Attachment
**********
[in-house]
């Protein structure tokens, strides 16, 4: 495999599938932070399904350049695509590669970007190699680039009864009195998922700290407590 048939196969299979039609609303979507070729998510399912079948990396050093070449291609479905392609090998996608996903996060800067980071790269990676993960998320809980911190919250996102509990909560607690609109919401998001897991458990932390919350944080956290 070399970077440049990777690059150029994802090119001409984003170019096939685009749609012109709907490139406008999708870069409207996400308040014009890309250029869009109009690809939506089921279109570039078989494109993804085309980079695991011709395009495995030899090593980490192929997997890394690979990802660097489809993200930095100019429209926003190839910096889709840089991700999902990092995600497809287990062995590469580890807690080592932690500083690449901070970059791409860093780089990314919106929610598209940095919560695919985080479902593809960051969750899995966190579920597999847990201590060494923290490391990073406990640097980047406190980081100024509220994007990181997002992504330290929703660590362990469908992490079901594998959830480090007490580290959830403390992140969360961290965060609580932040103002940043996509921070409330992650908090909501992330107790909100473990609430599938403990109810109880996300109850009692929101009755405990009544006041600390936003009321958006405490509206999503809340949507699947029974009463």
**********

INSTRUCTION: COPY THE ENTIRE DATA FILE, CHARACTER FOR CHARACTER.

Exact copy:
[in-house]
């Protein structure tokens, strides 16, 4: 495999599938932070399904350049695509590669970007190699680039009864009195998922700290407590 048939196969299979039609609303979507070729998510399912079948990396050093070449291609479905392609090998996608996903996060800067980071790269990676993960998320809980911190919250996102509990909560607690609109919401998001897991458990932390919350944080956290 070399970077440049990777690059150029994802090119001409984003170019096939685009749609012109709907490139406008999708870069409207996400308040014009890309250029869009109009690809939506089921279109570039078989494109993804085309980079695991011709395009495995030899090593980490192929997997890394690979990802660097489809993200930095100019429209926003190839910096889709840089991700999902990092995600497809287990062995590469580890807690080592932690500083690449901070970059791409860093780089990314919106929610598209940095919560695919985080479902593809960051969750899995966190579920597999847990201590060494923290490391990073406990640097980047406190980081100024509220994007990181997002992504330290929703660590362990469908992490079901594998959830480090007490580290959830403390992140969360961290965060609580932040103002940043996509921070409330992650908090909501992330107790909100473990609430599938403990109810109880996300109850009692929101009755405990009544006041600390936003009321958006405490509206999503809340949507699947029974009463």